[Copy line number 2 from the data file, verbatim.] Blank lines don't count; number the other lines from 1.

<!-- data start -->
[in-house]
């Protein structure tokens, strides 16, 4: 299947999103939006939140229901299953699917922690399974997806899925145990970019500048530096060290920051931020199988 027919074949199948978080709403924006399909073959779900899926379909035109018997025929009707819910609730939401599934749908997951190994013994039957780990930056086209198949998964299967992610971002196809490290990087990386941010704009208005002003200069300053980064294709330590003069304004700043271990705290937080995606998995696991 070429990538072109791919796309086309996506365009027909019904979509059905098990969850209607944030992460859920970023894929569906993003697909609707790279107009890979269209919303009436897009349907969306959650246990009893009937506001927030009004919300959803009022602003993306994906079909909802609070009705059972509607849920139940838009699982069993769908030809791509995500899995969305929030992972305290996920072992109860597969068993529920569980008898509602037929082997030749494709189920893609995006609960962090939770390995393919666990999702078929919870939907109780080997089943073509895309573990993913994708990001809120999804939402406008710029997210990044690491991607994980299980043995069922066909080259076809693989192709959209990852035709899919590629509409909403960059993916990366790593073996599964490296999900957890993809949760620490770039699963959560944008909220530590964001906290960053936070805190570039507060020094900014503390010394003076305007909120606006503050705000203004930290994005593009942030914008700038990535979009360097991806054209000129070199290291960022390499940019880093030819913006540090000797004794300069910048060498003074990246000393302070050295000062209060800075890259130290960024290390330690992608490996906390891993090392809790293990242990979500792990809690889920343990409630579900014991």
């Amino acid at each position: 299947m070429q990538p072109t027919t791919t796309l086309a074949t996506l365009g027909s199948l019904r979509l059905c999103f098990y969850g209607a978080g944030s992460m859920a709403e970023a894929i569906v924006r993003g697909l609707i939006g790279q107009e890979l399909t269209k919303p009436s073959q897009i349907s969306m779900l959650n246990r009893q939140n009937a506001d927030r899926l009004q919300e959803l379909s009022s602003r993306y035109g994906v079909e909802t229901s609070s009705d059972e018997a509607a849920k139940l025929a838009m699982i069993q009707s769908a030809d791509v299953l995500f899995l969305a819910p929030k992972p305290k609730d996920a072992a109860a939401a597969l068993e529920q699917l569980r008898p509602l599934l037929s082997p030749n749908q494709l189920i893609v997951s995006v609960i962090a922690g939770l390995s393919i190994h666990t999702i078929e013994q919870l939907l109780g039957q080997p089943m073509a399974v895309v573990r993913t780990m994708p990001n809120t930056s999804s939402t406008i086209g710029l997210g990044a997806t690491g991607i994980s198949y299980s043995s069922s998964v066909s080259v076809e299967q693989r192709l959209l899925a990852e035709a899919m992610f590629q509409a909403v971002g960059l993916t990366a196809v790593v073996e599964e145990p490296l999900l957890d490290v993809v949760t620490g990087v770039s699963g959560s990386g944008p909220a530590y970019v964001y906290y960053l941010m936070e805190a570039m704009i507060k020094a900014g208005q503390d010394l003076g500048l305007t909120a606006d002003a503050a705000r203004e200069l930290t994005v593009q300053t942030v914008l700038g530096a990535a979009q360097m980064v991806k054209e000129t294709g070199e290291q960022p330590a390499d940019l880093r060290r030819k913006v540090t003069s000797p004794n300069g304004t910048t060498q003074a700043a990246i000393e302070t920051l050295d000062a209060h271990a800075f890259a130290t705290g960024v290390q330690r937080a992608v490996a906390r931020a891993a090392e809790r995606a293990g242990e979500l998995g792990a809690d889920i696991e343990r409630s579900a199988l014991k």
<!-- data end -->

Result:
């Protein structure tokens, strides 16, 4: 299947999103939006939140229901299953699917922690399974997806899925145990970019500048530096060290920051931020199988 027919074949199948978080709403924006399909073959779900899926379909035109018997025929009707819910609730939401599934749908997951190994013994039957780990930056086209198949998964299967992610971002196809490290990087990386941010704009208005002003200069300053980064294709330590003069304004700043271990705290937080995606998995696991 070429990538072109791919796309086309996506365009027909019904979509059905098990969850209607944030992460859920970023894929569906993003697909609707790279107009890979269209919303009436897009349907969306959650246990009893009937506001927030009004919300959803009022602003993306994906079909909802609070009705059972509607849920139940838009699982069993769908030809791509995500899995969305929030992972305290996920072992109860597969068993529920569980008898509602037929082997030749494709189920893609995006609960962090939770390995393919666990999702078929919870939907109780080997089943073509895309573990993913994708990001809120999804939402406008710029997210990044690491991607994980299980043995069922066909080259076809693989192709959209990852035709899919590629509409909403960059993916990366790593073996599964490296999900957890993809949760620490770039699963959560944008909220530590964001906290960053936070805190570039507060020094900014503390010394003076305007909120606006503050705000203004930290994005593009942030914008700038990535979009360097991806054209000129070199290291960022390499940019880093030819913006540090000797004794300069910048060498003074990246000393302070050295000062209060800075890259130290960024290390330690992608490996906390891993090392809790293990242990979500792990809690889920343990409630579900014991």